President Obama’s State of the Union address in January lasted an hour, but a few quick seconds of it could fundamentally transform the world and work of David Haussler ’75.
Wandering around a volunteer fair during his first year on campus, Justin Richard ’03 found himself in front of a table advertising opportunities at the nearby Mystic Aquarium. He was interested in marine biology, so he signed up to help in the education program.
Richard, a biology major, unknowingly had begun down the road to what would become his life passion: researching beluga whales.
After four years of volunteering, Richard was offered a job at the aquarium and, for the past 10 years, has worked there as a marine mammal trainer. All of that time with the aquatic creatures has given him the opportunity build strong relationships with them — leading to some up-close-and-personal research.
The research, however, is not your normal observational study. At the aquarium, Richard studies the whales breath — or “blow” — that is expelled from the whale’s blowhole, a method of data collection far less invasive than the standard practice of capturing a whale in the open ocean and firing a biopsy dart into its body. Through the whale’s blow, Richard is able to find genetic and reproductive information, including hormone levels that can be compared to blood samples of beluga whales that the aquarium has on hand.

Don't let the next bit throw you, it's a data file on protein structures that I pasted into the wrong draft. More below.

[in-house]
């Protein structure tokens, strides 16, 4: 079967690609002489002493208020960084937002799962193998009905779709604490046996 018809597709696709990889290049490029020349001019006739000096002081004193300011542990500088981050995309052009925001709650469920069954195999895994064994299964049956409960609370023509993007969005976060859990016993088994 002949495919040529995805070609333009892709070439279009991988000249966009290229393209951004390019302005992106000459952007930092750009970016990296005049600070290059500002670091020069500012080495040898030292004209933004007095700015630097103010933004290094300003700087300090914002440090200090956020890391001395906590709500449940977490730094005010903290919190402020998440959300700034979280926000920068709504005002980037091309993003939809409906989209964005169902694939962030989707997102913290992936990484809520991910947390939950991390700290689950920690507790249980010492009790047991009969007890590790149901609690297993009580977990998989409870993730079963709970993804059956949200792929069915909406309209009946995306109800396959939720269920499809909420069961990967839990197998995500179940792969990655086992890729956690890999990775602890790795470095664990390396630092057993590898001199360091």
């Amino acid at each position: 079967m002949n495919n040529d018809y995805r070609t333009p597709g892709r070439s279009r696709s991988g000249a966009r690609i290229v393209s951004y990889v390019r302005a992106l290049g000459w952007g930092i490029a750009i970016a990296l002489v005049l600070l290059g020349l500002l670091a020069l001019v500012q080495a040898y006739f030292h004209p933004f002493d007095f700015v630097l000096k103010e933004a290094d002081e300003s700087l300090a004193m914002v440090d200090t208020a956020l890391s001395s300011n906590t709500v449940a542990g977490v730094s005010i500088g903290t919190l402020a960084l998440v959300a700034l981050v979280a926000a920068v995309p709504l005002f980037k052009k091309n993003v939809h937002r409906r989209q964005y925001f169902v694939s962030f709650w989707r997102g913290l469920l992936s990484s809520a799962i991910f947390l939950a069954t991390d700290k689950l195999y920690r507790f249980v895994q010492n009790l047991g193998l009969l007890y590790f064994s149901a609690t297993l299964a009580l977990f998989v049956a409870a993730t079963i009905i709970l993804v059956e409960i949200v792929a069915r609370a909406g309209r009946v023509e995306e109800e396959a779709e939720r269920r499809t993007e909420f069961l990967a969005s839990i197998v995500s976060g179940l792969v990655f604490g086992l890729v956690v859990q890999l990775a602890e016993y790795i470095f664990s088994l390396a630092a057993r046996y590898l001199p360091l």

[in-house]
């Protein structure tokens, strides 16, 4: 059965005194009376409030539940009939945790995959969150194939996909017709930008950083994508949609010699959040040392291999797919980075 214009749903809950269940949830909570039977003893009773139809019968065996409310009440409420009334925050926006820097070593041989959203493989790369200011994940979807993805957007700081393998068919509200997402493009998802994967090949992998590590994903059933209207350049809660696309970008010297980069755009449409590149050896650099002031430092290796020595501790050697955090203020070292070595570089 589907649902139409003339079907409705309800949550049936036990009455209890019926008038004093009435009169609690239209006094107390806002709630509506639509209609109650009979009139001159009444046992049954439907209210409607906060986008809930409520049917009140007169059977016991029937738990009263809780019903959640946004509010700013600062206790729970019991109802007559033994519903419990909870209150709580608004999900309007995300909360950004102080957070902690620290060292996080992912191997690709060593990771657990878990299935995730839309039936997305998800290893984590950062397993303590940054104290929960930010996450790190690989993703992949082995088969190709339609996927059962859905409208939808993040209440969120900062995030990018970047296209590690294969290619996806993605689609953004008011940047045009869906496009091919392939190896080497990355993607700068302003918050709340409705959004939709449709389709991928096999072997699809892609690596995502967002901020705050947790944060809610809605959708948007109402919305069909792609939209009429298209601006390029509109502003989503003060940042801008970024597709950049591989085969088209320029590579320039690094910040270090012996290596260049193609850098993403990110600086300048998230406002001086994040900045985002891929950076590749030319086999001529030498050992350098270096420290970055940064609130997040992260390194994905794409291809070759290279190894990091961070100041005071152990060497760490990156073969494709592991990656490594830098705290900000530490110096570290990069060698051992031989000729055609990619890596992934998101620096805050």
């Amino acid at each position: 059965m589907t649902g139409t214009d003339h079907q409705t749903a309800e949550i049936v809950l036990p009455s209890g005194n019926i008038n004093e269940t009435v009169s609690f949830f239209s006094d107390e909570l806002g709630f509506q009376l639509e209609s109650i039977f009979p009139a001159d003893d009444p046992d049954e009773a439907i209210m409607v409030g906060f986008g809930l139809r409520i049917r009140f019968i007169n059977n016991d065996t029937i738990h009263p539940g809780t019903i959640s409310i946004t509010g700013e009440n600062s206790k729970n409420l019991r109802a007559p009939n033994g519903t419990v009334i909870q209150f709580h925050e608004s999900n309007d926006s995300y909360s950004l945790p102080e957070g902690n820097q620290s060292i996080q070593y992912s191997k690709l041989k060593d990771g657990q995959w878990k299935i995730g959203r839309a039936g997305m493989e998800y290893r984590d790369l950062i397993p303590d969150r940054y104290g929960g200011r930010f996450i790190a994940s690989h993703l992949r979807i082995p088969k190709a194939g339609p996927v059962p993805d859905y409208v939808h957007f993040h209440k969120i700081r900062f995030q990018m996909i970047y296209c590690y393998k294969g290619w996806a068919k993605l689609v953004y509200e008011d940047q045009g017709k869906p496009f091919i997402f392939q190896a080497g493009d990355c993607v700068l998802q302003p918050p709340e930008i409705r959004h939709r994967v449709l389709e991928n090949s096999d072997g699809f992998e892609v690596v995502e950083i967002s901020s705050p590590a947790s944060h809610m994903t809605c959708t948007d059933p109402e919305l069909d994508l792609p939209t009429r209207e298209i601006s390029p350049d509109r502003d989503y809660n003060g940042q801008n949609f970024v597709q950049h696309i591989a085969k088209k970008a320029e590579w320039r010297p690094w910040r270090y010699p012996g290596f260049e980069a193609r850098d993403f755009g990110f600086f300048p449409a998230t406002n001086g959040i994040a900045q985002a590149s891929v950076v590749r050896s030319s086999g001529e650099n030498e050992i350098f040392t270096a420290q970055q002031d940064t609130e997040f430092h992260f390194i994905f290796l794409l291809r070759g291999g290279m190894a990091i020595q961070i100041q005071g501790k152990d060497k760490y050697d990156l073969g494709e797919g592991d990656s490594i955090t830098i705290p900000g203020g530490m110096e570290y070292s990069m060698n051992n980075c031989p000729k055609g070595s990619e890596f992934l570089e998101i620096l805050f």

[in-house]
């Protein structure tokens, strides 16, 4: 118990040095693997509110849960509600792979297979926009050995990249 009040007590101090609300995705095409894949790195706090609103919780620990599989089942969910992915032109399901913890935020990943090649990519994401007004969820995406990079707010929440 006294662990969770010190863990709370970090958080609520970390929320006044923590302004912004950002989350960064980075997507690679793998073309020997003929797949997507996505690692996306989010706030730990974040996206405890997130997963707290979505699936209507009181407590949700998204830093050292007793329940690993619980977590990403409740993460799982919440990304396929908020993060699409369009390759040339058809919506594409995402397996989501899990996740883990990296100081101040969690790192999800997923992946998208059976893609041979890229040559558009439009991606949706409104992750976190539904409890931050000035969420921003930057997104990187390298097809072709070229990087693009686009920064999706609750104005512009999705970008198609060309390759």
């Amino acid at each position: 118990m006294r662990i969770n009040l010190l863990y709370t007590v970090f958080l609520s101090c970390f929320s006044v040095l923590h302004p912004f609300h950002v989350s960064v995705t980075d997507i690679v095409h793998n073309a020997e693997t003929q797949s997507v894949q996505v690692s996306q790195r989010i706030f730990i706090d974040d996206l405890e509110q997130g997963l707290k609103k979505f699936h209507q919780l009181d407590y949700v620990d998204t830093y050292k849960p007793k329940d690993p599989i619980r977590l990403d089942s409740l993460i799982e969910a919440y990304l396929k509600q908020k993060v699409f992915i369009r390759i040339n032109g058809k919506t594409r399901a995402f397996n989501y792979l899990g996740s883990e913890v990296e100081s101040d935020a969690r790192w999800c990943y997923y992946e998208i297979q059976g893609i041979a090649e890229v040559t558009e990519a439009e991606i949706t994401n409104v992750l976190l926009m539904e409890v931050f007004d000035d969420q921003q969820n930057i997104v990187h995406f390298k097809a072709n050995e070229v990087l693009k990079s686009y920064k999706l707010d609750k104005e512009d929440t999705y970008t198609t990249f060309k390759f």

“Essentially, I study whale snot,” Richard says.
The goal, Richard said, is to determine if the less-invasive testing is as effective as blood samples, making the study of whales easier for researchers — and the whales. Richard has trained the beluga whales at the aquarium to willingly submit to these regular health screenings through positive reinforcement.
“Our techniques have been gaining considerable traction in the field of marine mammal biology,” said Richard, adding his work has been featured in several science publications and in the New York Times last fall.
Richard, a recipient of the National Science Foundation Graduate Research Fellowship, is now enrolled as a Ph.D. candidate in integrative and evolutionary biology at the University of Rhode Island. He hopes to continue his research and become a college professor, much like his mentor Robert Askins, the Blunt Professor of Biology at Connecticut College.
“The faculty at Connecticut College, like Dr. Askins, treat you like a colleague rather than a student, giving you the opportunity to work and perform valuable research with them,” said Richard. “I learned early on that the faculty will help you make the most of your College experience.”
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